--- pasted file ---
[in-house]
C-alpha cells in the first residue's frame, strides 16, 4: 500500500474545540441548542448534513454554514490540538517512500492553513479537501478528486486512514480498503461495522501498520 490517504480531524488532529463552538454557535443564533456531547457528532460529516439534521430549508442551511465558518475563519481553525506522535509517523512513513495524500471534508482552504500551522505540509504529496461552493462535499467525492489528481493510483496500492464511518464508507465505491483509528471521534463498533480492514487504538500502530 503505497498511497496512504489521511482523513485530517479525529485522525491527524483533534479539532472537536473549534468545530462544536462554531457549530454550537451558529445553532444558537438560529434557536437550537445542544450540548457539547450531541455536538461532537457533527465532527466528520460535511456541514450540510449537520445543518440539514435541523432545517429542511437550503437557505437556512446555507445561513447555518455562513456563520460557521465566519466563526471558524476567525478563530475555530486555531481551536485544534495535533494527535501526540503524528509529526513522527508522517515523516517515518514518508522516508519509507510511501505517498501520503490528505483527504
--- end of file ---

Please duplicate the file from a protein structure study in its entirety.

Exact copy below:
[in-house]
C-alpha cells in the first residue's frame, strides 16, 4: 500500500474545540441548542448534513454554514490540538517512500492553513479537501478528486486512514480498503461495522501498520 490517504480531524488532529463552538454557535443564533456531547457528532460529516439534521430549508442551511465558518475563519481553525506522535509517523512513513495524500471534508482552504500551522505540509504529496461552493462535499467525492489528481493510483496500492464511518464508507465505491483509528471521534463498533480492514487504538500502530 503505497498511497496512504489521511482523513485530517479525529485522525491527524483533534479539532472537536473549534468545530462544536462554531457549530454550537451558529445553532444558537438560529434557536437550537445542544450540548457539547450531541455536538461532537457533527465532527466528520460535511456541514450540510449537520445543518440539514435541523432545517429542511437550503437557505437556512446555507445561513447555518455562513456563520460557521465566519466563526471558524476567525478563530475555530486555531481551536485544534495535533494527535501526540503524528509529526513522527508522517515523516517515518514518508522516508519509507510511501505517498501520503490528505483527504